This Wednesday was an exciting day for me: After almost four years of being vegan, I made my own plant-based milk! Writing my post on everything to know about vegan milks made me want to get some hands-on experience. I decided to try oatmilk, since oats are much cheaper than nuts. All I needed was water, oats, a blender, and something to strain with. I let myself splurge a bit and purchased a pair of beautiful, reusable nut milk bags made of organic cotton from a responsible company for straining, since I knew there would be lots of other recipes I could use them for. Once I had made the oatmilk, I also added canola oil, salt, and vanilla. Here’s a step-by-step photo guide to my experience.
Swapping out cow’s milk for lactose-free vegan milk made from plants is probably the easiest change you can make for animals and the planet. Vegan author Carol J. Adams even features this switch as Daily Action #1 in her book Protest Kitchen. These milks are made from a wide range of beans, nuts, seeds, and grains. Boxes, bottles, cartons, and cans of plant-based milk can be found in grocery stores across the world, and new flavors and brands are showing up on the shelves all the time. I regularly stock my fridge with vanilla, chocolate, unsweetened, and plain flavors depending on what taste I’m craving and what I plan on cooking or baking. You can even make your own plant milks at home by soaking unsalted nuts like almonds and cashews, seeds, or grains in water overnight, blending them, and straining the mixture through a cheesecloth.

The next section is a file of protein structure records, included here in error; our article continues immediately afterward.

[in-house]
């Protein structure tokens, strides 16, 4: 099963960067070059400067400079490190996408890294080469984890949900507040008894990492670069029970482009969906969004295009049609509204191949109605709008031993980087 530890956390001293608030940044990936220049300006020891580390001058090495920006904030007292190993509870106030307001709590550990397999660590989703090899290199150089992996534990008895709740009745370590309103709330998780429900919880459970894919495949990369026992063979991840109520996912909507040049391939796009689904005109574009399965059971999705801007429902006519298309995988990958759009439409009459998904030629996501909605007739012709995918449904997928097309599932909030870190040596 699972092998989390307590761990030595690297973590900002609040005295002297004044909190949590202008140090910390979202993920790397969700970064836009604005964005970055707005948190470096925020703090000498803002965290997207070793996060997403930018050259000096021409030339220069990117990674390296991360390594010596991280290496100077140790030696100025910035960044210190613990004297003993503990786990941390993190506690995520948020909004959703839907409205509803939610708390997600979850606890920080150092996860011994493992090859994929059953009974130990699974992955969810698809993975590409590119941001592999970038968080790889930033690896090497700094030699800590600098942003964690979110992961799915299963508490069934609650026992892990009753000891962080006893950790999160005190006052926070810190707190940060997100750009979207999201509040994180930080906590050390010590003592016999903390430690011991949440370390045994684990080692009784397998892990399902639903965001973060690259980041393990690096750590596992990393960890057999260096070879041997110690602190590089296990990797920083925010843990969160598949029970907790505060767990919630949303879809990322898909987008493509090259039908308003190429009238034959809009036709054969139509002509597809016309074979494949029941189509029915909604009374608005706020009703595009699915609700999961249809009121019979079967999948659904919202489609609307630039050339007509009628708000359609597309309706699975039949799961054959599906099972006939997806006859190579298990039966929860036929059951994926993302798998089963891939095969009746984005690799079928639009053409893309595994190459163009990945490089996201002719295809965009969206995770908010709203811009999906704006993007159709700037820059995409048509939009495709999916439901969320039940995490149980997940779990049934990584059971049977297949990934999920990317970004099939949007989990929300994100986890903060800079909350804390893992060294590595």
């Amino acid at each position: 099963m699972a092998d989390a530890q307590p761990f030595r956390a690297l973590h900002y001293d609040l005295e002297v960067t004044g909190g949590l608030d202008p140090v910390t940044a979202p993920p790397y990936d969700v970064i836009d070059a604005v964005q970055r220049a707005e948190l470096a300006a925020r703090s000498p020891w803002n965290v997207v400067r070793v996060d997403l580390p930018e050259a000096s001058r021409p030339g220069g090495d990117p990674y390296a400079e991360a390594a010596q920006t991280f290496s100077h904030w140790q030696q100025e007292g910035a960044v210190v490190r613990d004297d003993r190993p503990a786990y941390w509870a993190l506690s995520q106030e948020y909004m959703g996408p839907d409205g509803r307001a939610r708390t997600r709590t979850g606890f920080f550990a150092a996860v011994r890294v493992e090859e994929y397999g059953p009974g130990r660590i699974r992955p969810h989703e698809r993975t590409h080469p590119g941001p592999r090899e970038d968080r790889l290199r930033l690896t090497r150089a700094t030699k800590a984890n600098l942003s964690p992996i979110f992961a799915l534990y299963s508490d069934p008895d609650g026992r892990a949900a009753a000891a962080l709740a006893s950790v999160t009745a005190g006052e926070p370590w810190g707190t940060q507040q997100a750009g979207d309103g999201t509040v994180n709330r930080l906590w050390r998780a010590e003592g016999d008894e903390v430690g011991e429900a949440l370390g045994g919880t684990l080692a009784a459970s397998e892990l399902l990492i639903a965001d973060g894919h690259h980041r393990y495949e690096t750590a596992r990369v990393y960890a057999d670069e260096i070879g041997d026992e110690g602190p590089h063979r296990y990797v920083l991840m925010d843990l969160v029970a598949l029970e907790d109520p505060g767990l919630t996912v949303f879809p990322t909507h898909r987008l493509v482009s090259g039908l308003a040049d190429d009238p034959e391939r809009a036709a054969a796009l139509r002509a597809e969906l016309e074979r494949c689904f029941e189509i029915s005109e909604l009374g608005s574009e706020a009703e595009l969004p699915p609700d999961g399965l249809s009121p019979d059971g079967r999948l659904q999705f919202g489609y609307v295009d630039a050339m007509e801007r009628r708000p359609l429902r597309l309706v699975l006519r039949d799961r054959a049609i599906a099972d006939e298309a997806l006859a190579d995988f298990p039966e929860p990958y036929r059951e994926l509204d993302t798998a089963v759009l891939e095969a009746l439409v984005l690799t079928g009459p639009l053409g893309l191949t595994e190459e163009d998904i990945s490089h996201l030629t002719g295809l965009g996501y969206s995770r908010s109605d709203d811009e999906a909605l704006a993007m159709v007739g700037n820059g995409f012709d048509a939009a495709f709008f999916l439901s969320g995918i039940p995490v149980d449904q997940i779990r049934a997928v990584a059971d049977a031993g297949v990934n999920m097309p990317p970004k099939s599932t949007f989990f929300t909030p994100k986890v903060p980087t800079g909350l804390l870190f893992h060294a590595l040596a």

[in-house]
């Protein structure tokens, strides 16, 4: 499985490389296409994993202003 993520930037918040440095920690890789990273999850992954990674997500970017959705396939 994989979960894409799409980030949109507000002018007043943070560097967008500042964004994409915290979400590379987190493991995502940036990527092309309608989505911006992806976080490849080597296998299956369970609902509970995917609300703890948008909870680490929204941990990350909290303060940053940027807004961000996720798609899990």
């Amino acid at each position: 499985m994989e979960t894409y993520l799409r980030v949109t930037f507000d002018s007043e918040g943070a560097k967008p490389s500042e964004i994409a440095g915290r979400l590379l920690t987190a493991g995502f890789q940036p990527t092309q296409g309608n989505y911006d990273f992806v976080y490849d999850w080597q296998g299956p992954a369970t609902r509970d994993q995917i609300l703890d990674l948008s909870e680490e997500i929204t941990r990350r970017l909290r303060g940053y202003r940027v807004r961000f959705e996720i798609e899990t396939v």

But maybe you don’t know what plant-based milk to try, or if plant-based milks can stack up to the nutrition in cow’s milk. What vegan milk should you use for what in the kitchen? What are the environmental impacts of different plant-based milks? Is soy bad for you? Read on to answer these and other questions.